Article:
S 135(a) unfair prejudice S135(a) 'unfair prejudice': Just because the evidence makes it more likely the D will be convicted does not mean it is unfairly prejudicial (Festa; Papakosmas) - the prejudice is unfair when there is a real risk that the evidence will be misused by the jury in some unfair way (R v BD; Papakosmas; Festa) that goes beyond the probative value it may properly be given (Festa).

* Overreact in an illogical way?: Jury may use evidence to make a decision on an improper, emotional, basis. Evidence may appeal to factfinders sympathies, arouse a sense of horror, provokes an instinct to punish, triggers other human action: Papakosmas

* Give more weight to particular piece of evidence than it deserves?: Yates; R v Em

* Rely on it on a basis logically unconnected to the issues in the case: Taylor

* Considerations: judge should have regard to what warnings or directions might be given to the jury that such prejudice does not arise: R v Em (on s 137)

* Example of what isn't unfair prejudice: i. R v Em - that police secretly recorded accused making admissions of guilt - the only prejudicial effect was to prove that the accused committed the offences.

* Procedural considerations included (Dyldam): Being unable to XE on a vital issue may create significant prejudice (but did not in): Ordukaya. Here the D was medically 2 of 10

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unfit to attend court, P couldn't test D's evidence in XE. S 135(b) misleading or confusing

* Written transcripts of show allegedly defamatory: Reading v ABC - written transcript of a program allegedly defamatory, meant that there was a real risk the jury will be distracted to prejudice of both parties and thus administration of justice by the temptation unduly to concentrate on a written record where there is vido evidence

* Hypothetical decisionmaking: Eg Hughes Aircraft Systems - issue of loss of opportunity from breaches of contract - evidence about hypothetical decisionmaking, upon 14 assumptions, was contrived, excluded under s 135(b).

* Relationship evidence / tendency evidence: Toki. Evidence of violent relationship between accused and deceased, inadmissible for tendency purpose for lacking significant probative value under s 97 and 101. If admitted for this, real risk of confusion arising on part of jury as to purpose for which any particular part of the evidence was admitted and the use which the jury could make of it. If admitted as relationship evidence - the directions to distinguish it from tendency evidence, 'would overly complicate the matter and lead to the possibility that the jury would misuse some of the evidence'. S 135(c) 'undue waste of time': Dyldam; Jacara S 135(c) 'undue waste of time': To let the judge avoid an inappropriate expansion of the trial caused tendering of evidence of slight/peripheral relevance to facts in issue: Dyldam a) Take into account appropriateness of an adjournment: Dyldam b) Extent to which costs order might reduce the element of prejudice: Dyldam c) Can take into account the fact that there is other ev. to prove same matter: Taylor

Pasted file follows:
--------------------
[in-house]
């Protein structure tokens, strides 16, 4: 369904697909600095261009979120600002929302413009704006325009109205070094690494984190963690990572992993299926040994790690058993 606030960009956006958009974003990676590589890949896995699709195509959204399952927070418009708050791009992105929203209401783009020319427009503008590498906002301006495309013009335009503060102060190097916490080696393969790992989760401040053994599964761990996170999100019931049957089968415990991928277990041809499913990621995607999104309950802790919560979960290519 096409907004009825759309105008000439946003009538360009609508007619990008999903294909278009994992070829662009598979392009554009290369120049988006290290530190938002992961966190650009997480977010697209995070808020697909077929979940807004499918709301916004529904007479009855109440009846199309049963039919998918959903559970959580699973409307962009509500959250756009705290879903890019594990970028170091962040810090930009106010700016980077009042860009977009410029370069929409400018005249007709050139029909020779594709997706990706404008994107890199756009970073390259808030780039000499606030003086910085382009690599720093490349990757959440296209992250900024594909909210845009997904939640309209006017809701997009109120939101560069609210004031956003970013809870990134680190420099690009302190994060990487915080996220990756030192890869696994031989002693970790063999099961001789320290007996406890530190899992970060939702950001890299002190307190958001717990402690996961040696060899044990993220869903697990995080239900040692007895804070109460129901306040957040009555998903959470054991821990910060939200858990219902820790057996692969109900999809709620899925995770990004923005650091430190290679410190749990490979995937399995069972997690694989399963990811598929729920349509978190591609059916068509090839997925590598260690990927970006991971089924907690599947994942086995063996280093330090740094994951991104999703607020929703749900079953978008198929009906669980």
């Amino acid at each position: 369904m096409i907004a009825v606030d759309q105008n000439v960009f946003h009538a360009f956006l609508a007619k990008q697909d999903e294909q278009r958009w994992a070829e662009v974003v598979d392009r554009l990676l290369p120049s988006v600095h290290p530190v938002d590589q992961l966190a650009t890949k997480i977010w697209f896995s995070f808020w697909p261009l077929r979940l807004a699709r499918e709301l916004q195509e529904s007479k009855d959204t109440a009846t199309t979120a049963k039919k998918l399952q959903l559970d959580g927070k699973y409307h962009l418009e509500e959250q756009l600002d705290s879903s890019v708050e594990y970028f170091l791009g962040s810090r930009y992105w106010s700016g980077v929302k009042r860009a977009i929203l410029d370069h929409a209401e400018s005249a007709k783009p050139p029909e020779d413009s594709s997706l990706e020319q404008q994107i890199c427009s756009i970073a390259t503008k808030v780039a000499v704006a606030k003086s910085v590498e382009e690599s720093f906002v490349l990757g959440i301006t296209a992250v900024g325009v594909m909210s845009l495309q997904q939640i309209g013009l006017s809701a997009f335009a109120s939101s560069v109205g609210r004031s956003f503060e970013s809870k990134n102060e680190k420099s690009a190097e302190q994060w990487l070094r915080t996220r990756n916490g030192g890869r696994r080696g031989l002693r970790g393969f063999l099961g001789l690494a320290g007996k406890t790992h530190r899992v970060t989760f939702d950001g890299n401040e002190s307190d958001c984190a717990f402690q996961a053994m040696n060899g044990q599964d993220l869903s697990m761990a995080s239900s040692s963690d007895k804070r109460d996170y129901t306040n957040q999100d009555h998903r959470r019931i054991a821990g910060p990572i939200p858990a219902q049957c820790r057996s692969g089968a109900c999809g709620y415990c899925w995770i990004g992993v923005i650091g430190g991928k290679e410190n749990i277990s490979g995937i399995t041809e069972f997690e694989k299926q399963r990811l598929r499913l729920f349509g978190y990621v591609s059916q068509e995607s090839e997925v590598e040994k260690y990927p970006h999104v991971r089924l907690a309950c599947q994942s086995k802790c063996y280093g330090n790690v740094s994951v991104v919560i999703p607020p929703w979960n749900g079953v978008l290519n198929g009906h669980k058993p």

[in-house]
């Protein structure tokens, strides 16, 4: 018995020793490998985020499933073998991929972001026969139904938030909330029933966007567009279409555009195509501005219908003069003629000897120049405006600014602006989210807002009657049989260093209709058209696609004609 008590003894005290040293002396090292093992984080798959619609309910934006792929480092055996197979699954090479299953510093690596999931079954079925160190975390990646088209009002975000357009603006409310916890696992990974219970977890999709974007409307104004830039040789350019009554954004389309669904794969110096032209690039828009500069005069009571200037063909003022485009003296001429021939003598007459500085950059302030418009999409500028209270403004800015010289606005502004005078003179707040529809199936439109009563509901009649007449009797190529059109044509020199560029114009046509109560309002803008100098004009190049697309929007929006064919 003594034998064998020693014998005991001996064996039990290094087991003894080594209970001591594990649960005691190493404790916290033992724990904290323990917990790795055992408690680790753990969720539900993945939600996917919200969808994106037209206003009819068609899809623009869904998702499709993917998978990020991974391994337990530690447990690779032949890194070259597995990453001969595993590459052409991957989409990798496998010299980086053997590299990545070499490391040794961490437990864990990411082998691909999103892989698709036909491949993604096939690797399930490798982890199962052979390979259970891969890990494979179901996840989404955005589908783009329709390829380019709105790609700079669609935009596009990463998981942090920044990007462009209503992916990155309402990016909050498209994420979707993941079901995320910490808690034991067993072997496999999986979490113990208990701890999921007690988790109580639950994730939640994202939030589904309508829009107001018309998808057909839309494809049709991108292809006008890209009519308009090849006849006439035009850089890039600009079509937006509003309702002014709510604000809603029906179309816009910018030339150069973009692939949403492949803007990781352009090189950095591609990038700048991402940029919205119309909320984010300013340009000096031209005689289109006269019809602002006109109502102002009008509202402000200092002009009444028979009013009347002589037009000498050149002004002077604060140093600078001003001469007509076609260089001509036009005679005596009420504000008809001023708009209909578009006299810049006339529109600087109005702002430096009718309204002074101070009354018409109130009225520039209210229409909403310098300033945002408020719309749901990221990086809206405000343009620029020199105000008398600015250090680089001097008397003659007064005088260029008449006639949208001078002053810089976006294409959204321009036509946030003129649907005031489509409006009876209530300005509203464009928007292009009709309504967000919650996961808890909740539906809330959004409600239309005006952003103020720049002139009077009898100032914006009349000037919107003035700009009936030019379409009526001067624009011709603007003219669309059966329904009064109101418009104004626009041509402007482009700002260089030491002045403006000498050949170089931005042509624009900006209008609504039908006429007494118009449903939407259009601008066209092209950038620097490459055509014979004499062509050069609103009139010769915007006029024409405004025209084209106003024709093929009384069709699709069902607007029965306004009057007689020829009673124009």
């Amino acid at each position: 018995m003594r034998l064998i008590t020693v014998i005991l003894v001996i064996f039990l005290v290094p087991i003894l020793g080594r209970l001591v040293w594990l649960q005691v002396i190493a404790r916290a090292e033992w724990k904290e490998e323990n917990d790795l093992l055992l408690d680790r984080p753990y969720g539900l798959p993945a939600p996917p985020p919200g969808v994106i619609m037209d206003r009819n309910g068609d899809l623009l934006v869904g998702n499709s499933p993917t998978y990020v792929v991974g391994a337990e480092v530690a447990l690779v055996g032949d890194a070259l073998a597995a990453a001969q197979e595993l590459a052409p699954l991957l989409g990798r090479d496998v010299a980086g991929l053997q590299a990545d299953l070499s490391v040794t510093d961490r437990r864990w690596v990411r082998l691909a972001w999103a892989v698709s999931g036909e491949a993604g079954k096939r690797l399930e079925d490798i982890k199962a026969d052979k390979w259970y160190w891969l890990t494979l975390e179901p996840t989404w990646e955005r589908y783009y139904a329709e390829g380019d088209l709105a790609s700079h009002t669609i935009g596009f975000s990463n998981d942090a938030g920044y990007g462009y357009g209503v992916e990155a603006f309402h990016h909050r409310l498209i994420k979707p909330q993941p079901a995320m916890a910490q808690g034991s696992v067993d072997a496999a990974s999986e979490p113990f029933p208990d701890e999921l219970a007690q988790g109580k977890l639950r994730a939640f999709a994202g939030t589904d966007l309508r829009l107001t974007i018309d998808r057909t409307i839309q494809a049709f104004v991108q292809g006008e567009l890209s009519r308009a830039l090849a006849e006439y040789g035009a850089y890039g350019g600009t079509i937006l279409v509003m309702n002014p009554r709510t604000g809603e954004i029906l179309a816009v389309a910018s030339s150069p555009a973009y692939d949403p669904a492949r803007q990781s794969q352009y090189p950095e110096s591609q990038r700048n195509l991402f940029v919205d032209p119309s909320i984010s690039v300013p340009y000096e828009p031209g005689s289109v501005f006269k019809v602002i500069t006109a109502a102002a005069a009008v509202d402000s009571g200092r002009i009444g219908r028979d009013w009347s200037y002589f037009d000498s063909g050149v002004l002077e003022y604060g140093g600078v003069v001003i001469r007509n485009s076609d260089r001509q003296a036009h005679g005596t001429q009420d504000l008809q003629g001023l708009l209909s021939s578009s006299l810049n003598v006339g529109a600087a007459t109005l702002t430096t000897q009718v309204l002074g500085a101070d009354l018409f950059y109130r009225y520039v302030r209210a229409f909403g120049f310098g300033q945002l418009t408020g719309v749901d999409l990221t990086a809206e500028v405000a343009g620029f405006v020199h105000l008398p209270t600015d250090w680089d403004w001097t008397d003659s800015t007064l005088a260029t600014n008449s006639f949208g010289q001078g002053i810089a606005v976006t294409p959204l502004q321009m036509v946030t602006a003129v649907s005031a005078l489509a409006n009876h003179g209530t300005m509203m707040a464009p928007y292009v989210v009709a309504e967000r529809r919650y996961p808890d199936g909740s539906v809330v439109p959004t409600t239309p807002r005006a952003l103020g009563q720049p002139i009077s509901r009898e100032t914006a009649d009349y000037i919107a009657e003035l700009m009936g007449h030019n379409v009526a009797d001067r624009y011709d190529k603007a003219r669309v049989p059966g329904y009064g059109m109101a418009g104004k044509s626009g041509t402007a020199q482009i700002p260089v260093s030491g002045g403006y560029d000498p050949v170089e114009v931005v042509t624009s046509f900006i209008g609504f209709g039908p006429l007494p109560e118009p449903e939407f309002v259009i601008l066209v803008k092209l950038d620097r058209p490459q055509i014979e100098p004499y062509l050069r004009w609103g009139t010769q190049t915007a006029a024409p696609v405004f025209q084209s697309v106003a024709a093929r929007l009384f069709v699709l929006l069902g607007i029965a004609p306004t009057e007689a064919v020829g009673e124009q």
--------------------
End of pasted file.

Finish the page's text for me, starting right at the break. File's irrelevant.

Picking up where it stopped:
* In Dyldam the trial judge correctly exercised discretion under s 135 to exclude a journal produced by appellant on penultimate day of trial and which should have been produced 12 months earlier. Either the plaintiff had to either accept the interpretation of the journal (without an opportunity to test it further), or submit to a lengthy adjournment. The first would be unfairly prejudicial. But with the second option - substantial delay to conclusion of case that should not have occurred, but did occur because of flagrant misconduct by one party, is a waste of time within s 135(c).

* In Jacara s 135(c) excludeed similarfact evidence of misrepresentations concerning shopping centre leases. 'Cobweb of subsidiary factual disputes' would have been generated. Three justifications: (1) extended lit would have cost $200k (2) disparities between accounts and evidence unlikely to be of countervailing benefit (3) five of deponents biased against R. reduced the probative value of the evidence.